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Largest Increase in S&P 500 EPS Estimates for Q2 2021 to Date Since 2002

Earnings

By John Butters  |  June 4, 2021

During the first two months of the second quarter, analysts increased earnings estimates for companies in the S&P 500 for the quarter. The Q2 bottom-up EPS estimate (which is an aggregation of the median EPS estimates for Q2 for all companies in the index) increased by 5.8% (to $44.42 from $41.97) from March 31 through May 31. How significant is a 5.8% increase in the bottom-up EPS estimate during the first two months of a quarter? How does this increase compare to recent quarters?

In a typical quarter, analysts usually reduce earnings estimates during the first two months of the quarter. During the past five years (20 quarters), the average decline in the bottom-up EPS estimate during the first two months of a quarter has been 2.8%. During the past 10 years (40 quarters), the average decline in the bottom-up EPS estimate during the first two months of a quarter has been 3.1%. During the past 15 years (60 quarters), the average decline in the bottom-up EPS estimate during the first two months of a quarter has been 3.7%.

Change in S&P 500 Quarterly EPS First Two Months of Qtr

In fact, the second quarter marked the largest increase in the bottom-up EPS estimate during the first two months of a quarter since FactSet began tracking this metric in 2002. The previous record was 5.7%, which occurred in Q1 2018. However, it should be noted that analysts made substantial cuts to EPS estimates for Q2 2021 during the first half of 2020 (December 31 to June 30). During this time, the Q2 bottom-up EPS estimate declined by 19.2% (to $38.85 from $48.11). Since June 30, analysts have been steadily increasing EPS estimates for companies for Q2 2021.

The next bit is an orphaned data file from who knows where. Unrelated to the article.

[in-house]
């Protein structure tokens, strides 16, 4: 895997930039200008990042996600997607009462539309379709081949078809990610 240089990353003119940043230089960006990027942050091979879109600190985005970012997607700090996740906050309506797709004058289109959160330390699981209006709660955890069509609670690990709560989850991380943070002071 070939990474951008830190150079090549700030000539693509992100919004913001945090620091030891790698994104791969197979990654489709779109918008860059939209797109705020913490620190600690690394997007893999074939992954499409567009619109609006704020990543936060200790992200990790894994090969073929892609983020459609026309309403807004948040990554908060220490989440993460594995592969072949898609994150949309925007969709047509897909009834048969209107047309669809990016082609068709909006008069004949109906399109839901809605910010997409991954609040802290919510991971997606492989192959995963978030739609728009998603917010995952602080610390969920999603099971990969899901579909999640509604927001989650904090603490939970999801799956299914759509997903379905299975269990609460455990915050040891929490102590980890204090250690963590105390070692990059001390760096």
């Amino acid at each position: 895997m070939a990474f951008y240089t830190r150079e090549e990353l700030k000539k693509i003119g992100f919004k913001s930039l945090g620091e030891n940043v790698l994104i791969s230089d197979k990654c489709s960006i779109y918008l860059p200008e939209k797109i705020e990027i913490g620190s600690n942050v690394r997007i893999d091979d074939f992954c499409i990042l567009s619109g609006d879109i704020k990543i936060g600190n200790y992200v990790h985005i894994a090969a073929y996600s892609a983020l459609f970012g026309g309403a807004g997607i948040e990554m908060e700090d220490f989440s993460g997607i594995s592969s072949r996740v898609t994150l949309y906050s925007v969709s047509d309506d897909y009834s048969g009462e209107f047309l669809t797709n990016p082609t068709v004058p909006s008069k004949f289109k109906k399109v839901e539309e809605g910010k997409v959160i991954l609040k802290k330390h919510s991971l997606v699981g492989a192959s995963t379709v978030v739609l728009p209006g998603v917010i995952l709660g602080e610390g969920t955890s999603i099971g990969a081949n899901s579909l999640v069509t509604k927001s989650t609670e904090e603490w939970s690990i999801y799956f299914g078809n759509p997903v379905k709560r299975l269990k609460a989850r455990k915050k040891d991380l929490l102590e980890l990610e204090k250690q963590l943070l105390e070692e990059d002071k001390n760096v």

At the sector level, eight sectors recorded an increase in their bottom-up EPS estimate for Q2 during the first two months of the quarter, led by the Energy (+26.3%), Materials (+12.4%), Financials (+8.9%), Communication Services (+8.6%), and Information Technology (+7.8%) sectors.

As the bottom-up EPS estimate for the index increased during the first two months of the quarter, the value of the S&P 500 also increased during this same period. From March 31 through May 31, the value of the index also increased by 5.8% (to 4204.11 from 3972.89). The second quarter marked just the sixth time in the past 20 quarters (five years) in which both the bottom-up EPS estimate for the index and the value of the index increased during the first two months of a quarter.

S&P 500 Q221 Bottom-Up EPS Mar 31-May 31

S&P 500 Q221 Bottom-Up EPS 12312019-05312021

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John Butters

Vice President, Senior Earnings Analyst, Investor Relations

Mr. John Butters is Vice President and Senior Earnings Analyst at FactSet. His weekly research report, “Earnings Insight,” provides analysis and commentary on trends in corporate earnings data for the S&P 500 including revisions to estimates, year-over-year growth, performance relative to expectations, and valuations. He is a widely used source for the media and has appeared on CNBC, Fox Business News, and the Business News Network. In addition, he has been cited by numerous print and online publications such as The Wall Street Journal, The Financial Times, The New York Times, MarketWatch, and Yahoo! Finance. Mr. Butters has over 15 years of experience in the financial services industry. Prior to FactSet in January 2011, he worked for more than 10 years at Thomson Reuters (Thomson Financial), most recently as Director of U.S. Earnings Research (2007-2010).

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